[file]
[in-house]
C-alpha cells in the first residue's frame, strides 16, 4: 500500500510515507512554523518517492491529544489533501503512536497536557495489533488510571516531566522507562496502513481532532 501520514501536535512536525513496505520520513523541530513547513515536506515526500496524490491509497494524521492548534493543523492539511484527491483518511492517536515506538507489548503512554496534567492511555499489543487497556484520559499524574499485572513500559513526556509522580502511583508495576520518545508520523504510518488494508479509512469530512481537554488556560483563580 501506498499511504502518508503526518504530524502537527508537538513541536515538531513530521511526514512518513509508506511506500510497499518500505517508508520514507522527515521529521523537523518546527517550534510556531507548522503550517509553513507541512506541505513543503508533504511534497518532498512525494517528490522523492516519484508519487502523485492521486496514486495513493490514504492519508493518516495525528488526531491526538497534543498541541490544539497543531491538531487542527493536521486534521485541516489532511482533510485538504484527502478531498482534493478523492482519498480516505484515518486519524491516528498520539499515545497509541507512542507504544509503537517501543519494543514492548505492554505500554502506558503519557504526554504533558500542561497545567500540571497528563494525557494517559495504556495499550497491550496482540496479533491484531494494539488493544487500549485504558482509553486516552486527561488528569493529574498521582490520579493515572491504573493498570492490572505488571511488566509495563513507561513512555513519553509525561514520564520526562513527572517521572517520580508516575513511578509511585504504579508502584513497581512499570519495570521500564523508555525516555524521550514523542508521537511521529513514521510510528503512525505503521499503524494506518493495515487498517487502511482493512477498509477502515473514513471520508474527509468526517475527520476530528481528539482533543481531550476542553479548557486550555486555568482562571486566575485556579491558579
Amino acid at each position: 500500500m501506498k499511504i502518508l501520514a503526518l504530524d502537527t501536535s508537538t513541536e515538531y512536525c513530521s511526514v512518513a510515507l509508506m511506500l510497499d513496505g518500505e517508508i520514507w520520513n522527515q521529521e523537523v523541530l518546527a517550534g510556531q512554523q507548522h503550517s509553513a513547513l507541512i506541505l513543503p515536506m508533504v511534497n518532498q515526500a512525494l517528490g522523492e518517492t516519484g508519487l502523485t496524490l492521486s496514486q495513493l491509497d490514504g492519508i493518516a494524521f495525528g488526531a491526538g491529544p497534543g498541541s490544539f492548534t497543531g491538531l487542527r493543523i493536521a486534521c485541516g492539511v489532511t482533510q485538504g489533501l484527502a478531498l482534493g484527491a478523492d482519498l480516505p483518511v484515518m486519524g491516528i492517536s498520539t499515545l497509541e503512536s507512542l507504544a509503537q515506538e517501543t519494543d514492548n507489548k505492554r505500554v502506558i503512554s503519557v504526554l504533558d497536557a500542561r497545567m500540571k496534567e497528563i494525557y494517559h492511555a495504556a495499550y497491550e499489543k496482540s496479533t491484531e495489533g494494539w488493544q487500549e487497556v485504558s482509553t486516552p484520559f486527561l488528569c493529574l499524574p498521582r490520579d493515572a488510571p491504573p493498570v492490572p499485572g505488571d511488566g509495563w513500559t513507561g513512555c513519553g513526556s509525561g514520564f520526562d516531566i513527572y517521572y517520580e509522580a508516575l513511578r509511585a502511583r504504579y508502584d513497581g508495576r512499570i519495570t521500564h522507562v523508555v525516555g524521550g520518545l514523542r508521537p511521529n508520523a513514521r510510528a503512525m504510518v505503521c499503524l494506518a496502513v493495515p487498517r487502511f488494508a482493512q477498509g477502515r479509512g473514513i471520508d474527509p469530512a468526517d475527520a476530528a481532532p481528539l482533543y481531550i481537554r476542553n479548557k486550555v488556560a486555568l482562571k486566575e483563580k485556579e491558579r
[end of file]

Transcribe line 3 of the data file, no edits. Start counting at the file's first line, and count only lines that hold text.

Amino acid at each position: 500500500m501506498k499511504i502518508l501520514a503526518l504530524d502537527t501536535s508537538t513541536e515538531y512536525c513530521s511526514v512518513a510515507l509508506m511506500l510497499d513496505g518500505e517508508i520514507w520520513n522527515q521529521e523537523v523541530l518546527a517550534g510556531q512554523q507548522h503550517s509553513a513547513l507541512i506541505l513543503p515536506m508533504v511534497n518532498q515526500a512525494l517528490g522523492e518517492t516519484g508519487l502523485t496524490l492521486s496514486q495513493l491509497d490514504g492519508i493518516a494524521f495525528g488526531a491526538g491529544p497534543g498541541s490544539f492548534t497543531g491538531l487542527r493543523i493536521a486534521c485541516g492539511v489532511t482533510q485538504g489533501l484527502a478531498l482534493g484527491a478523492d482519498l480516505p483518511v484515518m486519524g491516528i492517536s498520539t499515545l497509541e503512536s507512542l507504544a509503537q515506538e517501543t519494543d514492548n507489548k505492554r505500554v502506558i503512554s503519557v504526554l504533558d497536557a500542561r497545567m500540571k496534567e497528563i494525557y494517559h492511555a495504556a495499550y497491550e499489543k496482540s496479533t491484531e495489533g494494539w488493544q487500549e487497556v485504558s482509553t486516552p484520559f486527561l488528569c493529574l499524574p498521582r490520579d493515572a488510571p491504573p493498570v492490572p499485572g505488571d511488566g509495563w513500559t513507561g513512555c513519553g513526556s509525561g514520564f520526562d516531566i513527572y517521572y517520580e509522580a508516575l513511578r509511585a502511583r504504579y508502584d513497581g508495576r512499570i519495570t521500564h522507562v523508555v525516555g524521550g520518545l514523542r508521537p511521529n508520523a513514521r510510528a503512525m504510518v505503521c499503524l494506518a496502513v493495515p487498517r487502511f488494508a482493512q477498509g477502515r479509512g473514513i471520508d474527509p469530512a468526517d475527520a476530528a481532532p481528539l482533543y481531550i481537554r476542553n479548557k486550555v488556560a486555568l482562571k486566575e483563580k485556579e491558579r